La Guma’s enthusiasm for the workers’ cause and against segregation ensured his part in the three-man South African delegation to the International Congress against Imperialism in 1927, where they put demands that would also be echoed and entrenched at the People’s Congress in Kliptown in 1955.He died in 1961 at Grootte Schuur Hospital from a heart ailment.

7. Clements Kadalie


Clements Kadalie was born in April 1896 in Nkhata Bay District at Chifira village in Nyasaland, present day Malawi. He graduated from Livingstonia with honours and at age sixteen he was a qualified teacher and assigned to run district schools.

In 1918 after a journey which took him through most Southern Africa countries he settled in Cape Town. With the support of friend and emerging trade unionist Arthur F. Batty; Kadalie founded the Industrial and Commercial Union (ICU) in 1919. Kadalie quickly gained prominence with the success of the dockworker's strike and in 1923 he became Secretary General of the Union. By 1927 the ICU was claiming membership of 100,000, well above that of the established white trade unions. Alarmed white farmers and politicians reacted by calling for action to curb the ICU. In that year Kadalie represented the ICU at the international Labour Conference in Geneva.

In 1928, internal fighting within the union saw Kadalie alienated from the ICU. He formed an independent ICU in East London and was a provincial organiser of the African National Congress (ANC). Kadalie coalesced the imagination of South Africa's new black wage earners into a movement whose scope was previously unequalled. He stayed in East London with his wife Emma and five children until he died in 1951.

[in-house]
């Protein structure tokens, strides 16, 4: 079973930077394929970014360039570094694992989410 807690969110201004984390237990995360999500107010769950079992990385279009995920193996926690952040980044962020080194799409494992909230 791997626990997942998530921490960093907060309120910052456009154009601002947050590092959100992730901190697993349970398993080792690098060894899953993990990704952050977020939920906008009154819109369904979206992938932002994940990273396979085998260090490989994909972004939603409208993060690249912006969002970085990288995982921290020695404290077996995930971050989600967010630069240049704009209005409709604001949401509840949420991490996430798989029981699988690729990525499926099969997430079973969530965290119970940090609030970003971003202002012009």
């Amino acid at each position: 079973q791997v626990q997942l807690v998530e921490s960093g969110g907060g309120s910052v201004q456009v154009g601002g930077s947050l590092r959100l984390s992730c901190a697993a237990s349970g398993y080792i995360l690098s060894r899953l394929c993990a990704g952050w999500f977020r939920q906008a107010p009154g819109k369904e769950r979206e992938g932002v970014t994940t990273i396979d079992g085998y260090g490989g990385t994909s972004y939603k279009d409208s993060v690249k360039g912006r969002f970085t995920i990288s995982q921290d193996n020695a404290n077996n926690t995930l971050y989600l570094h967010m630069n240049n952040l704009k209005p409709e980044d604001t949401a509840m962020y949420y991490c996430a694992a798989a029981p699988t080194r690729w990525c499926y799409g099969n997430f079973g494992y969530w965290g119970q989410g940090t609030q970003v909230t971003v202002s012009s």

8. Dulcie Evonne September


Born in 1935 and growing up in Athlone, Dulcie Evonne September’s political commitment took her from being a teacher and student activist in the Cape Peninsula Student Union, to assassination as the ANC’s Chief Representative in Paris in 1988.

Involved in student activism after the Sharpeville Massacre, she was arrested and detained without trial in October 1963. In 1964 she was charged with conspiring to commit acts of sabotage, and incite acts of politically motivated violence and sentenced to five years' imprisonment. On her release the Pretoria regime limited her activities by imposing a five-year banning order. She left South Africa in 1974, to pursue her studies in Britain. She joined the ANC and worked for the Anti-Apartheid Movement in London and at the ANC headquarters in Lusaka before moving on to Paris. In the course of her work in Paris, she suffered physical assaults, manhandling by fascist thugs and a mugging. None of these daunted her or turned her away from the path she had chosen to follow.